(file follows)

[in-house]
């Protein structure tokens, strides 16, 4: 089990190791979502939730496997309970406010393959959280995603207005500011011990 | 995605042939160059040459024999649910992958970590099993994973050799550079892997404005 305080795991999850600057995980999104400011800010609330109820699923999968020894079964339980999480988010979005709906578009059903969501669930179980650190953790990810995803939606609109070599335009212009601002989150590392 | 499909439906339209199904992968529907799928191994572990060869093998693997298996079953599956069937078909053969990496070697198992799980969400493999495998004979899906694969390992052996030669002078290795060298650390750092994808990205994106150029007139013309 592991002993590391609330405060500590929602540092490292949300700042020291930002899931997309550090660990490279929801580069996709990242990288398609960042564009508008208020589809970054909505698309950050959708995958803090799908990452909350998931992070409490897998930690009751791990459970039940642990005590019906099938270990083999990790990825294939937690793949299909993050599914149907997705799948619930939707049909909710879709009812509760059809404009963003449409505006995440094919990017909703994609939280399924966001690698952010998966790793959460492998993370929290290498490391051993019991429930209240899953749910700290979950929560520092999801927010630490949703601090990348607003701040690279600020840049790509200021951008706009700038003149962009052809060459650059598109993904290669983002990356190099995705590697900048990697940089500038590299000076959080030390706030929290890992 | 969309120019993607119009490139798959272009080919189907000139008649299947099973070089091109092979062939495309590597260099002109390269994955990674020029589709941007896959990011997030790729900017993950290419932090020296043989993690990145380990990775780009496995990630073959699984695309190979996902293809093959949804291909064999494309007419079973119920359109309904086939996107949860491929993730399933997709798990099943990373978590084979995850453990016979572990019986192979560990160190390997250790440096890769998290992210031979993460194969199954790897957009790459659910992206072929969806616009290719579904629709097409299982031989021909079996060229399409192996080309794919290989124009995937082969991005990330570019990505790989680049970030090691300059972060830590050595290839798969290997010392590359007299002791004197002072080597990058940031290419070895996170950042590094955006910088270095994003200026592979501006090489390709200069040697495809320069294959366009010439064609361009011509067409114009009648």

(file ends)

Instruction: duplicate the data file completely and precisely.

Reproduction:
[in-house]
């Protein structure tokens, strides 16, 4: 089990190791979502939730496997309970406010393959959280995603207005500011011990 | 995605042939160059040459024999649910992958970590099993994973050799550079892997404005 305080795991999850600057995980999104400011800010609330109820699923999968020894079964339980999480988010979005709906578009059903969501669930179980650190953790990810995803939606609109070599335009212009601002989150590392 | 499909439906339209199904992968529907799928191994572990060869093998693997298996079953599956069937078909053969990496070697198992799980969400493999495998004979899906694969390992052996030669002078290795060298650390750092994808990205994106150029007139013309 592991002993590391609330405060500590929602540092490292949300700042020291930002899931997309550090660990490279929801580069996709990242990288398609960042564009508008208020589809970054909505698309950050959708995958803090799908990452909350998931992070409490897998930690009751791990459970039940642990005590019906099938270990083999990790990825294939937690793949299909993050599914149907997705799948619930939707049909909710879709009812509760059809404009963003449409505006995440094919990017909703994609939280399924966001690698952010998966790793959460492998993370929290290498490391051993019991429930209240899953749910700290979950929560520092999801927010630490949703601090990348607003701040690279600020840049790509200021951008706009700038003149962009052809060459650059598109993904290669983002990356190099995705590697900048990697940089500038590299000076959080030390706030929290890992 | 969309120019993607119009490139798959272009080919189907000139008649299947099973070089091109092979062939495309590597260099002109390269994955990674020029589709941007896959990011997030790729900017993950290419932090020296043989993690990145380990990775780009496995990630073959699984695309190979996902293809093959949804291909064999494309007419079973119920359109309904086939996107949860491929993730399933997709798990099943990373978590084979995850453990016979572990019986192979560990160190390997250790440096890769998290992210031979993460194969199954790897957009790459659910992206072929969806616009290719579904629709097409299982031989021909079996060229399409192996080309794919290989124009995937082969991005990330570019990505790989680049970030090691300059972060830590050595290839798969290997010392590359007299002791004197002072080597990058940031290419070895996170950042590094955006910088270095994003200026592979501006090489390709200069040697495809320069294959366009010439064609361009011509067409114009009648």